NFL owners vote no on replay review of roughing the passer

PHOENIX – Roughing the passer penalties will remain a play that cannot be challenged after NFL owners rejected a proposal to make them reviewable Tuesday at the Annual League Meeting.

That proposal, which had been submitted by the Los Angeles Rams, failed to get enough votes to pass the muster.

"I think there's a resistance in general to having fouls reviewed, including myself. I'm resistant to that," said Steelers president Art Rooney II. "I think that's probably the biggest part of it. There's just so much subjectivity into the call. I don't know that replay adds anything to getting it right."

Steelers head coach Mike Tomlin, who sits on the influential Competition Committee, wasn't in favor of opening roughing the passer penalties up to challenges, either.

The Competition Committee reviewed 80 roughing the passer penalties from the 2022 season and found only three that would have been considered questionable upon review.

"We looked at a lot of it. We analyzed it because it is a hot-button topic," Tomlin said. "There's a lot of emotions when those flags fall on the ground, because usually, it's a significant play and often occurs in significant moments. But based on the analysis of what we saw, I respected the level of officiating that the play was given. Sometimes our reactions are just that: emotional."

Owners also declined to approve a proposal to spot the ball at the 25-yard line on a touchback from a punt and to have the ball spotted at the 25 on a fair catch made on a kickoff inside the 25. Those proposals were tabled until May's meeting.

Also tabled until May was a proposal by the Lions that would reenact a roster allowance for teams to designate a third quarterback on their game-day roster. That rule was in effect from 1991 through 2010, but was abolished in 2011 when game-day roster sizes were increased to 46 players.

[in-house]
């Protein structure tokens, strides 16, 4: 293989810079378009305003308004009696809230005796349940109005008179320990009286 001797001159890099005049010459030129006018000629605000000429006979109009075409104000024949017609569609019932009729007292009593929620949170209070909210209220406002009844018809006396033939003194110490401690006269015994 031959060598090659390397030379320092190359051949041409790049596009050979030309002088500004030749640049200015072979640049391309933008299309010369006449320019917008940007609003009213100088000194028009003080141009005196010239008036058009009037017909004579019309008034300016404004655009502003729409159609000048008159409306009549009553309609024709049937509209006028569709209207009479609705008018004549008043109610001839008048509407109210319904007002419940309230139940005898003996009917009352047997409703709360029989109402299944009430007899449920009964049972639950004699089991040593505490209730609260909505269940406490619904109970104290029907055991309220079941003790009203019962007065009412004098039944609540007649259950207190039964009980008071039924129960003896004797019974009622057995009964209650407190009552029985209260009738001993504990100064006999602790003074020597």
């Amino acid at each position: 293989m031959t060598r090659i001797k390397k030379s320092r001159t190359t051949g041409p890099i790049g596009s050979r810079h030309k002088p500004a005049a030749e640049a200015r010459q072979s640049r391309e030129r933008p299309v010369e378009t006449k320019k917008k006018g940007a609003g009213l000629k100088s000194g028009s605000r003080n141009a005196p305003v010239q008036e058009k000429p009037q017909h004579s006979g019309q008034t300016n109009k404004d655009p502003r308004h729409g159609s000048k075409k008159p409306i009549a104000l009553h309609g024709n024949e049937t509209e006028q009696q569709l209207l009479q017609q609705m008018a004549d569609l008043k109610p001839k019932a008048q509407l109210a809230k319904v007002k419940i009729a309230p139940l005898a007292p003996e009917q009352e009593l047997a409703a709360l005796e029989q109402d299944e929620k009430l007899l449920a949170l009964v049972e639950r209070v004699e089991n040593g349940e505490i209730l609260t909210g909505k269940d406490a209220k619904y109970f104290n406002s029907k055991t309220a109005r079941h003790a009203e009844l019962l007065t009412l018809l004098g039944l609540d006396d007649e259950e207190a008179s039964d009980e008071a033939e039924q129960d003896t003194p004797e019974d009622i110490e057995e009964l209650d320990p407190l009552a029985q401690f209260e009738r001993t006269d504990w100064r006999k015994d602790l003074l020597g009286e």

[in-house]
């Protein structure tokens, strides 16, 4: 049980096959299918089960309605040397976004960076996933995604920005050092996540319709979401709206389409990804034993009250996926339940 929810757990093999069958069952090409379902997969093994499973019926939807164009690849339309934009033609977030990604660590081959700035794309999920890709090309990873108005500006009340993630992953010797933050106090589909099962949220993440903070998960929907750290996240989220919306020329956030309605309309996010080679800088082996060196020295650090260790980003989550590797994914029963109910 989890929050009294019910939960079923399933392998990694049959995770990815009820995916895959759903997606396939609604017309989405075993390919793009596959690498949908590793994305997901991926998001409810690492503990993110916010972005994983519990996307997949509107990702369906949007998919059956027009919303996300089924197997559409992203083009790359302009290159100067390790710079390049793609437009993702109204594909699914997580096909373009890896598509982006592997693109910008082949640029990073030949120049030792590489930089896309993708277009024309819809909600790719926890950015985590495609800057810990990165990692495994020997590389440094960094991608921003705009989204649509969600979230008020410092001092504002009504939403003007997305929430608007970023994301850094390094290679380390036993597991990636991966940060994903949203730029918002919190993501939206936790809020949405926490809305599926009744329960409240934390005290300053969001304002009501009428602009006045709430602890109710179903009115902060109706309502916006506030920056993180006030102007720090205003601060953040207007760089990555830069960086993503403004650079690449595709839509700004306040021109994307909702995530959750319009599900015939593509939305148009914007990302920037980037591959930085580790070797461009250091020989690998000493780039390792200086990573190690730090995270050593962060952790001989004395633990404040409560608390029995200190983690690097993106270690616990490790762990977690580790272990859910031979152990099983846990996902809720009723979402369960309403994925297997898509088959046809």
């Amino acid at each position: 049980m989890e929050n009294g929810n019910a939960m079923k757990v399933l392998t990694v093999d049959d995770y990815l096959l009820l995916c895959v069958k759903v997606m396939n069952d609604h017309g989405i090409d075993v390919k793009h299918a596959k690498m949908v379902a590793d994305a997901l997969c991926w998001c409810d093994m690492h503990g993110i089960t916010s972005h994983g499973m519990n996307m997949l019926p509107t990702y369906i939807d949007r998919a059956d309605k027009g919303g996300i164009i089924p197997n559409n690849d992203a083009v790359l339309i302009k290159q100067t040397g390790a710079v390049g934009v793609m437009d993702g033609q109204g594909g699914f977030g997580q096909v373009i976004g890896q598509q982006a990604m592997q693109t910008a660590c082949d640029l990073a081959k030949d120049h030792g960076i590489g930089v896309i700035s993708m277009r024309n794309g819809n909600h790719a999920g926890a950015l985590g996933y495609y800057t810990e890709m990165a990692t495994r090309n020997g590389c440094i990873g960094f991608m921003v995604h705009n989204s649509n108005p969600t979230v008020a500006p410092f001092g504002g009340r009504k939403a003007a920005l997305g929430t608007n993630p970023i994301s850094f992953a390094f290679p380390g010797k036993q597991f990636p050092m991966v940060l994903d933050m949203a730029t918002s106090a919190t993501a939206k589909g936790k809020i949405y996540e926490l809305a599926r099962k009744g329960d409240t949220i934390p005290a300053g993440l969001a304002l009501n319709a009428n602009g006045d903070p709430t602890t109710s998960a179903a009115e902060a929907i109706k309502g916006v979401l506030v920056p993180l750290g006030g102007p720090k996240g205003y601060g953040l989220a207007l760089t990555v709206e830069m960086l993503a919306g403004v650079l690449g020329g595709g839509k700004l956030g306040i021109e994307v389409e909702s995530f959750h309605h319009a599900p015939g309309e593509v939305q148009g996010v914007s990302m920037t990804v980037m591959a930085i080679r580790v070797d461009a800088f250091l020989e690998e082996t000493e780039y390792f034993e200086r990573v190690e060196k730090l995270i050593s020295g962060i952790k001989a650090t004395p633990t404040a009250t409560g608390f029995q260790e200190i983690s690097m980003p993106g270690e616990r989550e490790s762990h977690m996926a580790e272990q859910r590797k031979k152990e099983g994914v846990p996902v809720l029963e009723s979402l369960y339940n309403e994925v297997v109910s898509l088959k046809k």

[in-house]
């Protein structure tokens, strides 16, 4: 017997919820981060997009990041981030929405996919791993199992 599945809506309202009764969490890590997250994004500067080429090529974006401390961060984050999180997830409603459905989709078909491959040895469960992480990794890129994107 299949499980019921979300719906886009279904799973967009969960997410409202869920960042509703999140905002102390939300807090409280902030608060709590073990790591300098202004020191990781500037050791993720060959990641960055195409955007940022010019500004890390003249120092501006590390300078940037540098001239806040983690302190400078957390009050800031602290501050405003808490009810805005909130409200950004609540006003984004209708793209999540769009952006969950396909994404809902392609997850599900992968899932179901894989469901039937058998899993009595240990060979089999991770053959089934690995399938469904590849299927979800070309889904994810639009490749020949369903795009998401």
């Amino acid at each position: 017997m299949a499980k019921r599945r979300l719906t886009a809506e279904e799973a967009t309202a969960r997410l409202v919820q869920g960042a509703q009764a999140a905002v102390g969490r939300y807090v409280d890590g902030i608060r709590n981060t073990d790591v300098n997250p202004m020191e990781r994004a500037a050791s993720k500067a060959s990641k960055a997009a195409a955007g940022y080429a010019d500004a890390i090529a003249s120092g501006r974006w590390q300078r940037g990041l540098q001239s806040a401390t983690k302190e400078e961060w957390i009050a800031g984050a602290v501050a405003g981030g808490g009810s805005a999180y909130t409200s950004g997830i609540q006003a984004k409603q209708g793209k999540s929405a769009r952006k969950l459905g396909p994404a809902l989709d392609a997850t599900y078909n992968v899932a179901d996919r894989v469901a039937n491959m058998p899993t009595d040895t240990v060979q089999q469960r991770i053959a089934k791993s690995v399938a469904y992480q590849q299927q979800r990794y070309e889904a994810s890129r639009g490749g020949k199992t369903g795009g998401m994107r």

Also tabled was a proposal to eliminate crackback blocks by a man in motion.

"There's a chance some of the things that were tabled will be passed," Rooney said. "The proposal to eliminate a crackback block by a man in motion, there was a long discussion about it. I think there's a good chance we'll vote on that in May. That's probably the one that got the most discussion that might come back."

While those proposals did not pass, several other minor changes to the game did. Most notable among those was a proposal by the Eagles to allow the use of zero as a number, as well as giving kickers and punters the opportunity to wear numbers between 0 and 49, and 90 and 99.

The Steelers haven't had a player wear 0. The Steelers haven't had a player wear that number since Johnny Clement did so from 1946 through 1948 and was known as "Mr. Zero."

"I wouldn't be surprised," Rooney said when asked if he thinks any players will ask for the number.

A proposal by the Texans also was accepted that will expand the Replay Official's jurisdiction to allow for review on failed fourth down attempts.

In addition, the Competition Committee had a rule approved that makes the penalty for tripping a personal foul. That is significant because a player who draws two personal fouls in a game can lead to an ejection.

• Dale Lolley is co-host of "SNR Drive" on Steelers Nation Radio. Subscribe to the podcast here: Apple Podcast | iHeart Podcast

Among other changes, the owners also voted to approve one preseason roster reduction date and related procedures and the addition of having teams be able to play twice on Thursday nights during the season.

The addendum to the Thursday games that would have allowed those games to be flexed was tabled.

"I supported having teams be able to play two Thursday night games," Rooney said. "But I didn't support flexing those games. I think if we're smart about how we schedule those games. For instance, you can give them back-to-back Thursdays, things like that and have a bye on the end of that, I think it can be done so that teams will be able to live with it."

Rooney did not support flexing Thursday night games.

"The biggest problem I had with the flex was that the proposal was you only had 15 days notice," Rooney said. "That's just too short of a turnaround time for a Sunday to a Thursday as far as I'm concerned."